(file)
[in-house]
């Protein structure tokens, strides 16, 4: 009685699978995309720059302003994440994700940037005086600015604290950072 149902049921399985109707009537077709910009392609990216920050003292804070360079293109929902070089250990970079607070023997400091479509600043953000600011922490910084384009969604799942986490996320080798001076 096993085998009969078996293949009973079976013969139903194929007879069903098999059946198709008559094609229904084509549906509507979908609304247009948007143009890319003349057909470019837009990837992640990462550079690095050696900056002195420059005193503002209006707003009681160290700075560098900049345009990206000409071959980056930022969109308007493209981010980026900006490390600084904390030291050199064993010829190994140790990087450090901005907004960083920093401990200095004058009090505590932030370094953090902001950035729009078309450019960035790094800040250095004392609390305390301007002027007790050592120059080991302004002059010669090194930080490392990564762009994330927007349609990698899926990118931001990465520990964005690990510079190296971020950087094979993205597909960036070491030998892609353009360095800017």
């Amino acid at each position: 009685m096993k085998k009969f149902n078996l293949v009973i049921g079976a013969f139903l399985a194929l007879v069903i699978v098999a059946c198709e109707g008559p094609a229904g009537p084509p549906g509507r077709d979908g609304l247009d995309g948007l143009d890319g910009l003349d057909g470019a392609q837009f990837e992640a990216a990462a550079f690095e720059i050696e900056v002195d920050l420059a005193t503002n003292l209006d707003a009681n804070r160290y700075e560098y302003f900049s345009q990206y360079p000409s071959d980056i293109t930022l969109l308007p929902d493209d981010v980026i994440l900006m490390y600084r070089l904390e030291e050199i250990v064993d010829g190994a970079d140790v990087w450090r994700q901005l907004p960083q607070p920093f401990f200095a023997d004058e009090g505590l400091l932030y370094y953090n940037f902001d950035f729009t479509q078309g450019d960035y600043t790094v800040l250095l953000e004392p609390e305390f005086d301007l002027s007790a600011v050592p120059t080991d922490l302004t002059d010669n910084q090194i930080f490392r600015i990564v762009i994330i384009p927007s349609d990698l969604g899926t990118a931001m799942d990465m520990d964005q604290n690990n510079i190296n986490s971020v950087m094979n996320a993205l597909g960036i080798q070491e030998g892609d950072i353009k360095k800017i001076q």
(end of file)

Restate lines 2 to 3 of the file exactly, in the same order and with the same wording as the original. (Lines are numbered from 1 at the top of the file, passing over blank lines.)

């Protein structure tokens, strides 16, 4: 009685699978995309720059302003994440994700940037005086600015604290950072 149902049921399985109707009537077709910009392609990216920050003292804070360079293109929902070089250990970079607070023997400091479509600043953000600011922490910084384009969604799942986490996320080798001076 096993085998009969078996293949009973079976013969139903194929007879069903098999059946198709008559094609229904084509549906509507979908609304247009948007143009890319003349057909470019837009990837992640990462550079690095050696900056002195420059005193503002209006707003009681160290700075560098900049345009990206000409071959980056930022969109308007493209981010980026900006490390600084904390030291050199064993010829190994140790990087450090901005907004960083920093401990200095004058009090505590932030370094953090902001950035729009078309450019960035790094800040250095004392609390305390301007002027007790050592120059080991302004002059010669090194930080490392990564762009994330927007349609990698899926990118931001990465520990964005690990510079190296971020950087094979993205597909960036070491030998892609353009360095800017």
């Amino acid at each position: 009685m096993k085998k009969f149902n078996l293949v009973i049921g079976a013969f139903l399985a194929l007879v069903i699978v098999a059946c198709e109707g008559p094609a229904g009537p084509p549906g509507r077709d979908g609304l247009d995309g948007l143009d890319g910009l003349d057909g470019a392609q837009f990837e992640a990216a990462a550079f690095e720059i050696e900056v002195d920050l420059a005193t503002n003292l209006d707003a009681n804070r160290y700075e560098y302003f900049s345009q990206y360079p000409s071959d980056i293109t930022l969109l308007p929902d493209d981010v980026i994440l900006m490390y600084r070089l904390e030291e050199i250990v064993d010829g190994a970079d140790v990087w450090r994700q901005l907004p960083q607070p920093f401990f200095a023997d004058e009090g505590l400091l932030y370094y953090n940037f902001d950035f729009t479509q078309g450019d960035y600043t790094v800040l250095l953000e004392p609390e305390f005086d301007l002027s007790a600011v050592p120059t080991d922490l302004t002059d010669n910084q090194i930080f490392r600015i990564v762009i994330i384009p927007s349609d990698l969604g899926t990118a931001m799942d990465m520990d964005q604290n690990n510079i190296n986490s971020v950087m094979n996320a993205l597909g960036i080798q070491e030998g892609d950072i353009k360095k800017i001076q």